Can We Be True To Our Own Identity, On And Offline?
Allow me to introduce myself. My name is Elizabeth and I am both thrilled and somewhat nervous to have been invited to write a guest blog on the UIO podcast page. Writing a blog is a first for me so here goes….!
This week we are focusing on both identity and online wellbeing, topics that we’ve covered in our latest podcast. Though a person’s identity is shaped by many different aspects – family, culture, friends, personal interests, education, gender, religion, sexuality, socio-economic groups and so on, some factors may have more of an influence than others and as a person grows up, they are influenced by many aspects of their life. For example, family and culture may influence a person’s sense of responsibilities, ethics, morals, and humour, whereas friends may influence a person’s taste in clothing, music, speech, and social activities.
I believe however, that personal interests are what truly set individuals apart and shape identity. An individual is not a puppet and should be encouraged to explore what they like and don’t like, rather than following the crowd. To this end, society has had limited impact on my lifestyle, mostly because I tend not to follow trends. For example, throughout my teens I listened to Rock music while my friends followed the music trends at that time, such as Bros–even putting the bottle tops on their shoes! (Showing my age here!!!)
This tendency of mine to not follow my friends followed me into adulthood. I had several amazing jobs in the corporate world working in a 9 to 5 role, but always felt that working in this way wasn’t for me. So, partly due to circumstance and partly because I felt trapped, I re-trained as a personal trainer and sports coach, and then later as a digital marketer and VA.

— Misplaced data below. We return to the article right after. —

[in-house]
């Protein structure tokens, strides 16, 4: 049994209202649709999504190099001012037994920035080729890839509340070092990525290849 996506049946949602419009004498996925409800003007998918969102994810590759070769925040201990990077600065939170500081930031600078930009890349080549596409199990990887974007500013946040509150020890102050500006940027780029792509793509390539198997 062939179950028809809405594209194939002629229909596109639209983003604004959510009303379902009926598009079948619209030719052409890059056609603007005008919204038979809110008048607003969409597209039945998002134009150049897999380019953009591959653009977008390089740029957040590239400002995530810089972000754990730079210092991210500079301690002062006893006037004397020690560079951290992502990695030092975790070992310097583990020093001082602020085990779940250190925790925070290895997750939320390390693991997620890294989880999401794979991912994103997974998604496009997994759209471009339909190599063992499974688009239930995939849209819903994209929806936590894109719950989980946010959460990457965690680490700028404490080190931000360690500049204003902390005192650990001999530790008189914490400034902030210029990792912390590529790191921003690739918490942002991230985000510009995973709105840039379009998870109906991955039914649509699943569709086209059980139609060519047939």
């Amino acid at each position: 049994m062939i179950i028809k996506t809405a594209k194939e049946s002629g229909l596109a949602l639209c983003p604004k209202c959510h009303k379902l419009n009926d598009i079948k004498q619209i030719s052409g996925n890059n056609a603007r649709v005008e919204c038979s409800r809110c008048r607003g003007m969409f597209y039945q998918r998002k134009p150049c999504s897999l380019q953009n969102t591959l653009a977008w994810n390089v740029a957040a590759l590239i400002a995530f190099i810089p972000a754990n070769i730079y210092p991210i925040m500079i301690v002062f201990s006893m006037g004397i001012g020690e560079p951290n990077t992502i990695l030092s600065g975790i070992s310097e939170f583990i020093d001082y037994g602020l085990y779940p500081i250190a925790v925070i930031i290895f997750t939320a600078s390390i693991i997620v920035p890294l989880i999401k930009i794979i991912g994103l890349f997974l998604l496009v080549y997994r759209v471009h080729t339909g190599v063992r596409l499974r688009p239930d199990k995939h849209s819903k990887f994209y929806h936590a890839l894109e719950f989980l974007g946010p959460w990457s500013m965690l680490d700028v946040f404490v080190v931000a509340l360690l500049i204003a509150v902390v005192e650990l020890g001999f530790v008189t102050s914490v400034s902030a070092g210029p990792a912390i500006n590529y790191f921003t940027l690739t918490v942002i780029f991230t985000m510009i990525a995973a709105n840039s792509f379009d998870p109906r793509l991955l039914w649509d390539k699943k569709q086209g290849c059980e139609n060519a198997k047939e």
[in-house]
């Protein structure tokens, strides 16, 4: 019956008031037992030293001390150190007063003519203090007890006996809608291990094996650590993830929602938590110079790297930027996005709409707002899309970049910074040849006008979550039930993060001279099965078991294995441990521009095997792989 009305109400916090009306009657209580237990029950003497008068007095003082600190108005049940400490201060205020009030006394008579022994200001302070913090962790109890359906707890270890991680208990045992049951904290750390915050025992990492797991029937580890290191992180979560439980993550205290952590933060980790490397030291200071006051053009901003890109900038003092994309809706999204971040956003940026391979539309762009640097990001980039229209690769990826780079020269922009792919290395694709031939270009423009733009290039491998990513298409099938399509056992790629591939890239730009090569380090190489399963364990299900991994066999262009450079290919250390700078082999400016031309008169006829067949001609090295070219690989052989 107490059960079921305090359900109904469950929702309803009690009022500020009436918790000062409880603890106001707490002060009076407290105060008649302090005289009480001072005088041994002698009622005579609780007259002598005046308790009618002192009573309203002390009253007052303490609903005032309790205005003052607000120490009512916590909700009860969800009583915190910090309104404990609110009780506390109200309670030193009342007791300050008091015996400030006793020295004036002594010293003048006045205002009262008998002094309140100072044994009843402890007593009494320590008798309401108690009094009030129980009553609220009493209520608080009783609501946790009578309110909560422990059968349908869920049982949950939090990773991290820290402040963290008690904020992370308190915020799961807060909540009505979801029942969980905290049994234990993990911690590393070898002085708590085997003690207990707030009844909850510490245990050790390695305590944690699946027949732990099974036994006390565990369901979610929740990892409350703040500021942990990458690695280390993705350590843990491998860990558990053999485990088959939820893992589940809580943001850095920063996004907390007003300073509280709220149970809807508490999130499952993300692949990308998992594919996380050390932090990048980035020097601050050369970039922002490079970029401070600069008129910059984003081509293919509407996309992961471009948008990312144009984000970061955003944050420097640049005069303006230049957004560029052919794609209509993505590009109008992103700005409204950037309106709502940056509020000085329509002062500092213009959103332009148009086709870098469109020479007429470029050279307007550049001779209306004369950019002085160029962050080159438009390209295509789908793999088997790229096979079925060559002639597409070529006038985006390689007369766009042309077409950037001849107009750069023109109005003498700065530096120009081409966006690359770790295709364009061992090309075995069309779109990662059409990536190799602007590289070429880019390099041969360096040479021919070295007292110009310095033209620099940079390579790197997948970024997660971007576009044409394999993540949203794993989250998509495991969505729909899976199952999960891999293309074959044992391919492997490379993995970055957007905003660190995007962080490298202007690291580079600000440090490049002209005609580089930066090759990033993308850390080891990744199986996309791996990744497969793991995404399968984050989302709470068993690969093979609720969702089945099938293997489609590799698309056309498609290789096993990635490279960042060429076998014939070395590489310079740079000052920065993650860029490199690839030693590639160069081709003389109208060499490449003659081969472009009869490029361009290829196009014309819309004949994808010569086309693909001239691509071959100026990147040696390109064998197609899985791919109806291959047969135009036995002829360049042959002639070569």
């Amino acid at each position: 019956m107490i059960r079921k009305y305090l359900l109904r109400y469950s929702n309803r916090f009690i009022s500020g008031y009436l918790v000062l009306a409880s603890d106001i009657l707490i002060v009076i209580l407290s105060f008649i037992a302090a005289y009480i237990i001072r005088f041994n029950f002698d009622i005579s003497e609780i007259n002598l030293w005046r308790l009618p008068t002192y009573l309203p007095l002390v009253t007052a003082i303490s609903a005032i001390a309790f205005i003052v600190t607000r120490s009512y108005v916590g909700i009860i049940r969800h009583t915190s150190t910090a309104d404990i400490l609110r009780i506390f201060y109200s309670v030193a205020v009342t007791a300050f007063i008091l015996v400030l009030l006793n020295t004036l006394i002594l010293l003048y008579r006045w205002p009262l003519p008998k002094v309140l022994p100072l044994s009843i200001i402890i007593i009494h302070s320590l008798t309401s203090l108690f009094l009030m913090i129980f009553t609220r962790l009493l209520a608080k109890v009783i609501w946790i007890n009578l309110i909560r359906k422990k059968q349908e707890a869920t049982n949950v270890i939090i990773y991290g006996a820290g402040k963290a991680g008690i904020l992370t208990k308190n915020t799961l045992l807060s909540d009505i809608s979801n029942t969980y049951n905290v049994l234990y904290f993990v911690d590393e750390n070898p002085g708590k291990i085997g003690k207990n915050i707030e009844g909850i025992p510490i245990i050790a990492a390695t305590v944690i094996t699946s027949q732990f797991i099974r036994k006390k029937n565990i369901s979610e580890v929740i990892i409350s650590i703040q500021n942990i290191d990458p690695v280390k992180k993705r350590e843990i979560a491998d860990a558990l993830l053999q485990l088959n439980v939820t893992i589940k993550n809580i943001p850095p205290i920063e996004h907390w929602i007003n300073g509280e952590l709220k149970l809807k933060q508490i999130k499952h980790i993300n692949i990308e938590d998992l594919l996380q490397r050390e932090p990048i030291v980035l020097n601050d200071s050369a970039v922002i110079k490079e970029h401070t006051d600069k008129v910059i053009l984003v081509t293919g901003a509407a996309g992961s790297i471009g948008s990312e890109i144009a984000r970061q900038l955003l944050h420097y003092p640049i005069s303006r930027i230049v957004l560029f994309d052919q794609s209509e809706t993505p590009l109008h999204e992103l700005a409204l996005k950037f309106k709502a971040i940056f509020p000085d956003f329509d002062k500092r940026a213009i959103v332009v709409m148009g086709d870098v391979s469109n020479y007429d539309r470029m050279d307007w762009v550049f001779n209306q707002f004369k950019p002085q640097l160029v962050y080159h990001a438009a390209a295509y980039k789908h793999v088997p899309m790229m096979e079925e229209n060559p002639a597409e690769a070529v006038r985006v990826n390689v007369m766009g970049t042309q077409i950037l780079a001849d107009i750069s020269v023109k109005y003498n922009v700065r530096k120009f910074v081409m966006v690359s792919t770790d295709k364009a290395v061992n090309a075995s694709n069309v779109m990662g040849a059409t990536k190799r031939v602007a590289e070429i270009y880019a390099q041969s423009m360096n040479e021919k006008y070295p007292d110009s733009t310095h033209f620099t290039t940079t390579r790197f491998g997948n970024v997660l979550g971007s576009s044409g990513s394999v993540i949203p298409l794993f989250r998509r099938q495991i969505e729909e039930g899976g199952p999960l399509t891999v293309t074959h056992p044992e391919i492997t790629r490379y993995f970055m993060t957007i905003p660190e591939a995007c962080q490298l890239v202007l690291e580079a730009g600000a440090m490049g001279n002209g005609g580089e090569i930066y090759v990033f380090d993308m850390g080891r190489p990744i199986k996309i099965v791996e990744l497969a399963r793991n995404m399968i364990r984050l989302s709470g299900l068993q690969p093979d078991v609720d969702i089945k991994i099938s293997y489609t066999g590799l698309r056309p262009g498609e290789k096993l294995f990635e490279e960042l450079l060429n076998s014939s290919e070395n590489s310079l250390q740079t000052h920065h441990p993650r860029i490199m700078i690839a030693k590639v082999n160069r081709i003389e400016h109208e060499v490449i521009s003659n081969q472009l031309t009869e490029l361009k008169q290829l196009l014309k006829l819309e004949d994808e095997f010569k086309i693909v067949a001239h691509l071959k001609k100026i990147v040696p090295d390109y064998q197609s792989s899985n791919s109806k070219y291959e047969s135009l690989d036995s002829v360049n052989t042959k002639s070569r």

Admittedly, having a career doing a role I actually like helps me to keep my identity as ‘Elizabeth,’ while also enjoying being a busy mum of two. Moreover, I love being in a position to be able to be a positive role model, giving everyone the same opportunities in sport, even if it means breaking down gender stereo-types. Girls bring their emotional selves to football for example, and I teach them to embrace that–that is their true self so why hide it?
I have a strong set of morals and ethics that I have partly adopted from my parents, but some are also my own. My bootcamps teach girls to look beyond the filters, feel happy in their environment, be comfortable in their bodies and ultimately, make the most of being YOU.
I was extremely privileged to go to university and get a first class honours degree in International Business, but appreciate not everyone is. I, therefore, teach young individuals not to be limited by their environment etc, but to be who they want to be.
In today’s world, identity is also important in the online space. Social media can be a positive tool to help children develop and grow but it can also affect young peoples’ emotional and mental health.
Being too active on Social media and worrying about regularly posting pictures and status updates has been linked to anxiety, poor body image and diminished mental health. The constant seeking of approval from others and searching for external validation means that young people don’t develop a secure sense of self that isn’t dependant on arbitrary conditions of worth. This preoccupation with how other people react to what we post on social media can lead us all, particularly young people to feel unsure about their value. Constant posting may also open them up to receiving more negative or mean comments on line, rather than compliments or praise.
Social media is here to stay though, and while there are, of course, many benefits, it is important that we as parents, guardians, teachers, influencers, people in positions of responsibility etc, discuss with our kids the importance of using it in a healthier way. To this end, we need to equip them with tools to create a safe space within social media by talking about the impact of seeking approval from an online world that doesn’t really know them or comparing their lives to the edited versions of the lives they see online. This way they can be true to their own identity, on and offline.